How to audit your data and settings on Twitter

Twitter is no stranger to user data collection. Much like Facebook, Google, Instagram, and the like, Twitter keeps tabs on user data, leveraging it to build unique profiles of users for internal improvements and external advertisers. It depends on the service, but you're generally given some level of control over what data a company is able to collect. Twitter lets you audit much of that data and even offers up settings for what it can and can't collect. If you'd like to audit your data and learn a little more about what Twitter's collecting, follow along!

How to audit your data and settings on Twitter

Here's a direct link to access your Twitter data. If you'd like to know how to get there, follow the steps below.

  1. Log in to your account on Twitter's website: twitter.com.

    Log in to your account on Twitter's website

  2. Click on your avatar in the top right corner of the page to reveal the Profile and settings menu.

    Click on your avatar in the top right corner of the page to reveal the profile and settings menu.

  3. Click Settings and privacy.

    Click settings and privacy

  4. Click Your Twitter data in the list on the left side of the page.

    Click "Your twitter data" in the list on the left side of the page.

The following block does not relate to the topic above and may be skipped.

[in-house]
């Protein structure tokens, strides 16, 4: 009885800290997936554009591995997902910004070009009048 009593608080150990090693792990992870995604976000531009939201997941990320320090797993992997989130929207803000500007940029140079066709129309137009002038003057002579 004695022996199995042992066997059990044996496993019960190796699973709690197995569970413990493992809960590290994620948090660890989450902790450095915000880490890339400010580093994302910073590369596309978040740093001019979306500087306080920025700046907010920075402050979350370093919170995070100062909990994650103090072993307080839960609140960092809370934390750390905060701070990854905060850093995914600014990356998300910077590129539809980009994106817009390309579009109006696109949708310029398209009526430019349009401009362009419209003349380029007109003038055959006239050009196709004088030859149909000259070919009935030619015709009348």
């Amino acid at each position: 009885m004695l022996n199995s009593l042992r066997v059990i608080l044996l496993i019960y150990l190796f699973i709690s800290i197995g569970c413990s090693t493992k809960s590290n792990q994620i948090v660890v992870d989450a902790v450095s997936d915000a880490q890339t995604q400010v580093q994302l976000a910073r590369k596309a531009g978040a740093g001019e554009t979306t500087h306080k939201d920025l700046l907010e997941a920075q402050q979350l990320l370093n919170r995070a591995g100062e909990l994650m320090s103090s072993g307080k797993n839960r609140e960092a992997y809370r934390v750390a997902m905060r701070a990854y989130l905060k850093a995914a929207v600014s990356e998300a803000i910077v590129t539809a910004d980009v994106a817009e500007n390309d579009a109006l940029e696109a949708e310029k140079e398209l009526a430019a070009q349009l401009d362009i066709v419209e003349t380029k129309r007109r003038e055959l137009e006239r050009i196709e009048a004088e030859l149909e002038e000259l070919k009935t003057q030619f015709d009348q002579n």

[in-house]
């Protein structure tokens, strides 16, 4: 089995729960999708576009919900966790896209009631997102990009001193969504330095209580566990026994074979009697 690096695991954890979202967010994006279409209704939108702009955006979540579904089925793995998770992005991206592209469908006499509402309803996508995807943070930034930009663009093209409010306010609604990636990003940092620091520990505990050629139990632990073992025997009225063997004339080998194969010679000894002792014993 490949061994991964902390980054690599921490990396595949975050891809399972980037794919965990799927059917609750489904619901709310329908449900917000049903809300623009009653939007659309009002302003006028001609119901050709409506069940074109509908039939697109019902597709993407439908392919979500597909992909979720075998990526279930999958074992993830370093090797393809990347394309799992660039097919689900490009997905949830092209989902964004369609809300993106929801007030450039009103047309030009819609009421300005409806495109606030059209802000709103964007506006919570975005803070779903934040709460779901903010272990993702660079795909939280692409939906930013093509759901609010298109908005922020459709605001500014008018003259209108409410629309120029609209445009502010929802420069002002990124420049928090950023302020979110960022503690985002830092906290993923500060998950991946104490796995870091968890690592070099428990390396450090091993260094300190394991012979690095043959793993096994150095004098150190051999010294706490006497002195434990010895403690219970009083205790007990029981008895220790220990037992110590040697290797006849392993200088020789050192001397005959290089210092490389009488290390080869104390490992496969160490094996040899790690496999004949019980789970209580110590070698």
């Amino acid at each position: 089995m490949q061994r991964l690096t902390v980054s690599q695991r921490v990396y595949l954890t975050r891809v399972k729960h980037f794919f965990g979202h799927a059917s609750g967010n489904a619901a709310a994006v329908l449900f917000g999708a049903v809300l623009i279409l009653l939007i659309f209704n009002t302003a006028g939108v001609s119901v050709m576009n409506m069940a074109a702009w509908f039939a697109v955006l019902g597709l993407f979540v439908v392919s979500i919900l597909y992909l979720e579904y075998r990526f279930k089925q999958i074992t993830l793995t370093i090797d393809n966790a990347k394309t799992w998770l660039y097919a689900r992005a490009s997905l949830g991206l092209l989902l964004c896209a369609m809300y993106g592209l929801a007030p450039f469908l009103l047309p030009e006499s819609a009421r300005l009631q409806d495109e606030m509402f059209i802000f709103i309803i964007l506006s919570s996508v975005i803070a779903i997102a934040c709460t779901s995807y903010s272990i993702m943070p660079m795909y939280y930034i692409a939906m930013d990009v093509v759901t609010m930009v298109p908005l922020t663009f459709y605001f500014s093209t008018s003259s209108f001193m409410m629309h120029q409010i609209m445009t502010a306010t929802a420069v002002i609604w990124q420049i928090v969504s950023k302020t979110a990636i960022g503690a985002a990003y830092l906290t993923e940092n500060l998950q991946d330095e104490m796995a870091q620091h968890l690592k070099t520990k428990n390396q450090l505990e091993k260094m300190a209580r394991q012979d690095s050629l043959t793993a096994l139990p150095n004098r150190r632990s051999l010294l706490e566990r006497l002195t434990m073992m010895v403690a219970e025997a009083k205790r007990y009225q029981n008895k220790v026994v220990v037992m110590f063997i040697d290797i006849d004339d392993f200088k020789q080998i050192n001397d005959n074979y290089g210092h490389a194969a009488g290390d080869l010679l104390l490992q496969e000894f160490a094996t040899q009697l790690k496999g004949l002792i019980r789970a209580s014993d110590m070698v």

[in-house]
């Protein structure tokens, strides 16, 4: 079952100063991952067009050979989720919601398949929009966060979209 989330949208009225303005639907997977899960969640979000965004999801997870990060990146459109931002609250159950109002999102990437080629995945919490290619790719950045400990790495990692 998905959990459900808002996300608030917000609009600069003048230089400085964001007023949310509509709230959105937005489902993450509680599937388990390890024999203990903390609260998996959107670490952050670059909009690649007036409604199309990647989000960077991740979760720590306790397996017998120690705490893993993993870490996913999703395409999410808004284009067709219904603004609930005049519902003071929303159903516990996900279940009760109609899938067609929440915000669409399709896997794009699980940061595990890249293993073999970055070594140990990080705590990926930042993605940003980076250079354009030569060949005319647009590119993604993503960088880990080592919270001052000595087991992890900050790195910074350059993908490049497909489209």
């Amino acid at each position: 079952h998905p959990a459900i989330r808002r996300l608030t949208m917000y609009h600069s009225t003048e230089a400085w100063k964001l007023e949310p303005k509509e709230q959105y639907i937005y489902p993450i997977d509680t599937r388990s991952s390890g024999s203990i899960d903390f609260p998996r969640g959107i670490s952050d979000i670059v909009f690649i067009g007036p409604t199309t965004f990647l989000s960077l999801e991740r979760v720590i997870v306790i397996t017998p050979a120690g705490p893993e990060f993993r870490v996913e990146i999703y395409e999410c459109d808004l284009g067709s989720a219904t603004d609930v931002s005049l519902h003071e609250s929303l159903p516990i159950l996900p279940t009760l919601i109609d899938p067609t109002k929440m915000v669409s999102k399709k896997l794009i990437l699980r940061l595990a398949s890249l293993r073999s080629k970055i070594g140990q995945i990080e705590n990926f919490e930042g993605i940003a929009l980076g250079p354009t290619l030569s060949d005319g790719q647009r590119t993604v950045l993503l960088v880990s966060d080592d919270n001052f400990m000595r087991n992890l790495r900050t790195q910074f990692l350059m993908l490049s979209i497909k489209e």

5. Type in your password to confirm.

    Type in your password to confirm.

This page not only shows you data related to your profile, but also data Twitter has collected over time using different in-app features, location information, interactions, and more. Let's take a look at what each section means and what you can do with that data.

Your profile

This section contains information you may have provided — your username, email, phone, preferred language, when your account was created — as well as information Twitter is guessing — gender, age, profile location — based on the way you use the service.

  • Username: If you don't like the @username you've chosen, you can change it.
  • Email: If you need to change the email associated with your account, you can change it.
  • Phone: If you need to change the phone number associated with your account, you can change it.
  • Account Creation: You cannot change this value. This is the date, time, and IP address associated with the creation of your account.
  • Gender: If you haven't added a gender to your profile, Twitter will guess "based on your profile and activity." You can change this entry.
  • Age: If you haven't added an age to your profile, Twitter will guess "based on your profile and activity." You can change this entry by adding your birthdate to your profile.
  • Languages: You can change both your primary language setting and additional language settings.
  • Profile location: You can change your profile location by updating your location in your profile.

Your devices

This section shows you on which devices you're logged in to Twitter.

  • Phones: These are the phones on which you're logged in to Twitter.
  • Tablets: These are the phones on which you're logged in to Twitter.
  • Desktop: These are the PCs on which you're logged in to Twitter.